For better or worse, once the film proper starts, Hereditary doesn’t have a single wasted moment. Every little thing is important in the end, whether it’s how dead grandma wanted favorite grandchild Milly Shapiro to be a boy or Toni Collette’s justified fears of hereditary schizophrenia. I mean, the title’s Hereditary and she’s got a first act monologue about her brother suffering when he was in high school. And, wait, isn’t Collette’s son, played by Alex Wolff, about the right age for a similar ailment?
Maybe it’s Hereditary.
There are three big plot “twists” in the film, but writer and director Aster wants everyone on the lookout for more. Colin Stetson’s music sets them up, scene after scene. When the film’s building through the first and second acts, it seems like it’s heading somewhere unexpected. By the third act, it’s clear the film’s heading exactly where it said it was heading and why would anyone get distracted by the red herrings, especially since they usually involve dad Gabriel Byrne being suspicious and Byrne’s a red herring himself.
But the red herrings aren’t wasted moments. They’re in the film to confuse both the characters and the audience. It seems to work on the characters, though they have help from Aster intentionally casting doubt on them, but once Hereditary is on the horror movie rails it gets on, it never deviates. The third act’s rote, duplicating story beats from other films in the same sub-genre. It also upends the regular cast, meaning Hereditary doesn’t give Collette a great role. She gives a great performance, but it’s not a great role.
The film opens with its only superfluous moment—an obituary for dead grandma, introducing the characters by name and some general ground situation stuff. Collette’s eulogy covers the same material, so it’s just for mood, only then not. It’s just there to be ominous, not figure into a late-second-act character thread, like everything else in the film. It also stands out because it’s not visual, and director Aster is all about the visuals. Collette’s an acclaimed miniaturist who makes scenes from her tragic, terrifying life as dioramas for wealthy New Yorkers. The film shot in Utah, but there’s no specific location mentioned (if there’s a Mormon subtext besides them being secret Satanists, it’s too subtle).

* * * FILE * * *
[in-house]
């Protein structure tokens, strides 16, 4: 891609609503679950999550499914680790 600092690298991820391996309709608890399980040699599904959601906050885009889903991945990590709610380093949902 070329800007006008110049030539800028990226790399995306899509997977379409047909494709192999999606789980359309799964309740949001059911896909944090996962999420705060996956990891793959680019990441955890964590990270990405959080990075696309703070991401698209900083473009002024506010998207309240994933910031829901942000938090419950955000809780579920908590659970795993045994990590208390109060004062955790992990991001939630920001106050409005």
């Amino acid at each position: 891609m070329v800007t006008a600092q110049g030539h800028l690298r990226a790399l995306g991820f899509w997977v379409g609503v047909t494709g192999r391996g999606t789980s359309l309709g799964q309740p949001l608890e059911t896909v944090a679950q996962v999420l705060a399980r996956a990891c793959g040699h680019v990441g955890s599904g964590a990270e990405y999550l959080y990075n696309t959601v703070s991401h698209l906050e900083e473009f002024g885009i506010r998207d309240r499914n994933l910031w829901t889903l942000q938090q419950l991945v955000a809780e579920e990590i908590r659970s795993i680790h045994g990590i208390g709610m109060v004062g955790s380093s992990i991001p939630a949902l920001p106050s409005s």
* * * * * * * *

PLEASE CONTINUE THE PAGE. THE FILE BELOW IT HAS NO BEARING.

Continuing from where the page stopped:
Aster does a great job transitioning between the doll house rooms and the actual rooms of the house, maintaining the same narrative distance and style throughout. Hereditary’s a great-looking film, with cinematographer Pawel Pogorzelski and Aster always gently implying the uncanny. While Stetson’s music hammers in the uncanny. Besides the music (and maybe Jennifer Lame and Lucian Johnstown’s cuts), the film’s pieces are all subtle. Brought together, they’re anvils.
So while Collette’s trying to reconnect with daughter Shapiro, she’s also got this weird relationship with Wolff, which gets explained somewhere in the second act, but by then, it’s a little too late. The film obscures the ground situation for later impact; it ought to be able to cover for it, thanks to the quality of the filmmaking and then Collette and Wolff being terrific, but then they’re stuck with Byrne.
Byrne’s fine. It’s the part. He’s got no chemistry with any of the family members. Aster writes him as detached and obtuse, but he’s actually doting. It’s a weird fail. Fixing Byrne’s part might fix the movie. It also might not.
Shapiro’s good. It’s a slightly less thankless part than Byrne’s, but only slightly. Ditto Ann Dowd as Collette’s new friend from grief anonymous.
Hereditary looks and sounds great, with seventy percent of a phenomenal Collette showcase, but it is very much what it is and not an iota more.